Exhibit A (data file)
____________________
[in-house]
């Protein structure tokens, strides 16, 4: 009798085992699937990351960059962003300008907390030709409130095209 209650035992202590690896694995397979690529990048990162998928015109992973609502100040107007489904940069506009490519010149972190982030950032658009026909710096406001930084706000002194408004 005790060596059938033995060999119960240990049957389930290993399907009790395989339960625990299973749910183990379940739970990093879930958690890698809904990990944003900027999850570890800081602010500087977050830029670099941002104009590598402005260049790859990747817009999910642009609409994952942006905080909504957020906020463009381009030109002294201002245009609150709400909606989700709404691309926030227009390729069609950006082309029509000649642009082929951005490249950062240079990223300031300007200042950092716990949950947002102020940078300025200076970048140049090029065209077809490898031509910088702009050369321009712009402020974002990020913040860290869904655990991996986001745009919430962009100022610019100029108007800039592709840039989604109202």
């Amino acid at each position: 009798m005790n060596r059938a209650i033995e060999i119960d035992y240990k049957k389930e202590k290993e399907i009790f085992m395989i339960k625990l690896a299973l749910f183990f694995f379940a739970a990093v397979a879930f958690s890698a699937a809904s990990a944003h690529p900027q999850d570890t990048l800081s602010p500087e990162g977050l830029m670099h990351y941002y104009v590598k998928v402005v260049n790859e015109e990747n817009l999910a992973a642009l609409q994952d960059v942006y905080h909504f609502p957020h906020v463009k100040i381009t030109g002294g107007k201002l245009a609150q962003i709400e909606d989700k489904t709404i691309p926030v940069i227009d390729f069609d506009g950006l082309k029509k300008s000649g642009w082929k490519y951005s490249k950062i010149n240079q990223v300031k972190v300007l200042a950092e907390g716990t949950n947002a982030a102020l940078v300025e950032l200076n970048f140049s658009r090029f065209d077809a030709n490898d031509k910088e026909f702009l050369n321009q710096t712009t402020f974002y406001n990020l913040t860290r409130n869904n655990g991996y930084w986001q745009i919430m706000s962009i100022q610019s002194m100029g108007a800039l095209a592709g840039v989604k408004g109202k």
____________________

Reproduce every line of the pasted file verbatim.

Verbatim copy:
[in-house]
């Protein structure tokens, strides 16, 4: 009798085992699937990351960059962003300008907390030709409130095209 209650035992202590690896694995397979690529990048990162998928015109992973609502100040107007489904940069506009490519010149972190982030950032658009026909710096406001930084706000002194408004 005790060596059938033995060999119960240990049957389930290993399907009790395989339960625990299973749910183990379940739970990093879930958690890698809904990990944003900027999850570890800081602010500087977050830029670099941002104009590598402005260049790859990747817009999910642009609409994952942006905080909504957020906020463009381009030109002294201002245009609150709400909606989700709404691309926030227009390729069609950006082309029509000649642009082929951005490249950062240079990223300031300007200042950092716990949950947002102020940078300025200076970048140049090029065209077809490898031509910088702009050369321009712009402020974002990020913040860290869904655990991996986001745009919430962009100022610019100029108007800039592709840039989604109202």
């Amino acid at each position: 009798m005790n060596r059938a209650i033995e060999i119960d035992y240990k049957k389930e202590k290993e399907i009790f085992m395989i339960k625990l690896a299973l749910f183990f694995f379940a739970a990093v397979a879930f958690s890698a699937a809904s990990a944003h690529p900027q999850d570890t990048l800081s602010p500087e990162g977050l830029m670099h990351y941002y104009v590598k998928v402005v260049n790859e015109e990747n817009l999910a992973a642009l609409q994952d960059v942006y905080h909504f609502p957020h906020v463009k100040i381009t030109g002294g107007k201002l245009a609150q962003i709400e909606d989700k489904t709404i691309p926030v940069i227009d390729f069609d506009g950006l082309k029509k300008s000649g642009w082929k490519y951005s490249k950062i010149n240079q990223v300031k972190v300007l200042a950092e907390g716990t949950n947002a982030a102020l940078v300025e950032l200076n970048f140049s658009r090029f065209d077809a030709n490898d031509k910088e026909f702009l050369n321009q710096t712009t402020f974002y406001n990020l913040t860290r409130n869904n655990g991996y930084w986001q745009i919430m706000s962009i100022q610019s002194m100029g108007a800039l095209a592709g840039v989604k408004g109202k």